Neural stem cells (NSCs) in the ventricular-subventricular zone (V-SVZ), an extensive germinal zone lining the walls of the lateral ventricles, continue to produce neurons and oligodendrocytes throughout juvenile and adult life (Ming and Song, 2011;Ihrie and Alvarez-Buylla, 2011). Identification of the NSCs, their progeny, and the mechanisms of adult neurogenesis, provide basic insight into brain repair and cancer (Sohur et al., 2006, Ma et al., 2009;Jacques et al., 2010). NSCs correspond to a subpopulation of V-SVZ astrocytes called B1 cells which generate specific types of neurons depending on their localization in different V-SVZ domains along the rostro-caudal and dorso-ventral axes. NSCs correspond to a subpopulation of V-SVZ astrocytes (B1 cells). B1 cells in different V-SVZ domains along the rostro-caudal and dorso-ventral axes generate specific types of neurons. Lineage expansion occurs through intermediate progenitors (C cells) and neuroblasts ( A cells) (Lois et al., 1996;Luskin et al., 1997;Doetsch et al., 1999b;Ponti et al. 2013a) and in rodents results in the generation of large numbers of new neurons that migrate to the olfactory bulb (OB) (Lois et al., 1994). In the infant human brain, V-SVZ-derived neurons not only migrate to the OB, but also into the cortex (Sanai et al.). The mode of division of B1 cells, the cell-cell interactions that occur during their division, and whether B1 cells self-renew - or ae consumed with age - is not known. The lineages of individual adult NSCs, whether they generate both neurons and glia, and which domains of the V-SVZ generate oligodendrocytes is also unknown. To address these questions, we have developed and validated a live-imaging method to directly visualize the behaviors of B1 and C cells within their niche and we have adapted and tested a barcode- retroviral lineage tracing method to investigate lineage relationships of cells derived from B1 cells in vivo.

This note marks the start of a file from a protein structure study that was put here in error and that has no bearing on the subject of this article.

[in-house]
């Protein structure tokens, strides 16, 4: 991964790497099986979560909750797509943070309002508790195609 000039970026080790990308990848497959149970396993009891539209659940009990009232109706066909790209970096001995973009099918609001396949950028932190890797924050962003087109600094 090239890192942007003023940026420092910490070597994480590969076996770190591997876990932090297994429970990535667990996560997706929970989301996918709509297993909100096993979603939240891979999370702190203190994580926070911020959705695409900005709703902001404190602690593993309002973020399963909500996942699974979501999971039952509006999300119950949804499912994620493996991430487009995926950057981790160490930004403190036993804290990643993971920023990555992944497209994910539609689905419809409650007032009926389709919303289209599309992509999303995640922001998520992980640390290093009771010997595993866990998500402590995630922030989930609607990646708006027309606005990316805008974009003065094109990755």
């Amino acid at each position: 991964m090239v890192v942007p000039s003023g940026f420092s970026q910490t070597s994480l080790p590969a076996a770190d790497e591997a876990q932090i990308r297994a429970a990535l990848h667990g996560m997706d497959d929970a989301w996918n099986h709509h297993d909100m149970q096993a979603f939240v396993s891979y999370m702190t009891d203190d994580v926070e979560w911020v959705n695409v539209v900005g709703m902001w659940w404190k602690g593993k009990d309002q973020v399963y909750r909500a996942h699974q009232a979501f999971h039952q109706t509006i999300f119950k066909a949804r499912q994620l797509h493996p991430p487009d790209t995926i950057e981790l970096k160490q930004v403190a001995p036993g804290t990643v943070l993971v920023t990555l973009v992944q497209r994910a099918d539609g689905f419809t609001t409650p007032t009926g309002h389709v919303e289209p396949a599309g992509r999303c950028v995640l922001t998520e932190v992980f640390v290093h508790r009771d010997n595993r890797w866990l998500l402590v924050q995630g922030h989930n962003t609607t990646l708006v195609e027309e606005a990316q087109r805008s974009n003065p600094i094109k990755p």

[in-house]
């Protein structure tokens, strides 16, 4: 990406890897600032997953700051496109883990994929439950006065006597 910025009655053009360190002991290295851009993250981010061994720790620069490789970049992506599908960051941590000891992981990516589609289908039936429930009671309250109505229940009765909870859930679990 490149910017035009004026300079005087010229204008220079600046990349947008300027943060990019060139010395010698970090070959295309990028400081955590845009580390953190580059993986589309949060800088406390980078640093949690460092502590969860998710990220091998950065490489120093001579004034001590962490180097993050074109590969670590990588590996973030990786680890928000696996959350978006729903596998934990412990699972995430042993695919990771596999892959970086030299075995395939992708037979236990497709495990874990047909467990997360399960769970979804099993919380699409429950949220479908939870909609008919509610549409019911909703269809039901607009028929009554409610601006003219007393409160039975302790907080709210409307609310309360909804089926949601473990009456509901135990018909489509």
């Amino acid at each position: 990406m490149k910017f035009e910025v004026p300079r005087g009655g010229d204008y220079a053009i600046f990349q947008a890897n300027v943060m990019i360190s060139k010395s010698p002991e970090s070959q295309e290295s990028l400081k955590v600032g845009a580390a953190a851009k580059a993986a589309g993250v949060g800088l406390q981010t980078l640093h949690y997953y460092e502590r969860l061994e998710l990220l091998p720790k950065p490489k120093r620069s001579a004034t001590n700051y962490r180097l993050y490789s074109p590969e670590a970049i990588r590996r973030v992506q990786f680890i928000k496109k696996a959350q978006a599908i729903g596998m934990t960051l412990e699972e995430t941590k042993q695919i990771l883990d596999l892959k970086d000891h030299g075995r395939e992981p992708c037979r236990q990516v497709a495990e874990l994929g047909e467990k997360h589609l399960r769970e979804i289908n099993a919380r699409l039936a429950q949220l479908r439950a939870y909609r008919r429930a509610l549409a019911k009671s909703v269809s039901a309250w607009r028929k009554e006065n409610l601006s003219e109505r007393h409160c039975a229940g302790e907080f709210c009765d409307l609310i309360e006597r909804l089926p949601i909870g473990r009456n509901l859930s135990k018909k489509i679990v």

Aim 1 will determine whether B1 cells self-renew and whether they divide symmetrically or asymmetrically, and will study their interaction with other cells in the V-SVZ.
In Aim 2 we present preliminary evidence of a transient postnatal (P0-P7) dorsal domain of the V-SVZ that is regulated by Sonic Hedgehog (Shh);initial observations indicate that this V-SVZ domain is an important source of oligodendrocytes in addition to neurons. We will examine whether single B1 cells in this domain are multipotent, and will analyze the function of Shh in the regulation of these progenitors. Unexpectedly, we encountered synaptic-like contacts between an extensive network of intraventricular axons containing serotonin (5HT) and B1 cells.
In Aim 3, we will investigate the organization of these supraependymal axons, characterize the specific sets of 5HT receptors expressed by B1 cells, and determine the contribution of 5HT to postnatal V-SVZ neurogenesis. Self-renewal and multipotency are fundamental questions in the field. How new neurons and oligodendrocytes continue to be produced during postnatal life is essential to our understanding of postnatal brain development and suggests new approaches for brain repair. 2011)
Adult neural stem cells (NSCs) in the walls of the brain lateral ventricles have been extensively studied, as they are a possible source of new neurons and myelinating glial cells for brain repair, but also the origin of some brain tumors. Fundamental understanding of their mode of division, the origin of glia, and factors within the postnatal brain that regulate NSC proliferation remain unknown. The proposed work addresses these questions in three Aims based on: new methods to study the behavior of adult NSCs live;new preliminary data of a subregion of the V-SVZ where many oligodendrocytes are born;and a major axonal plexus inside the ventricle that contacts adult NSCs.
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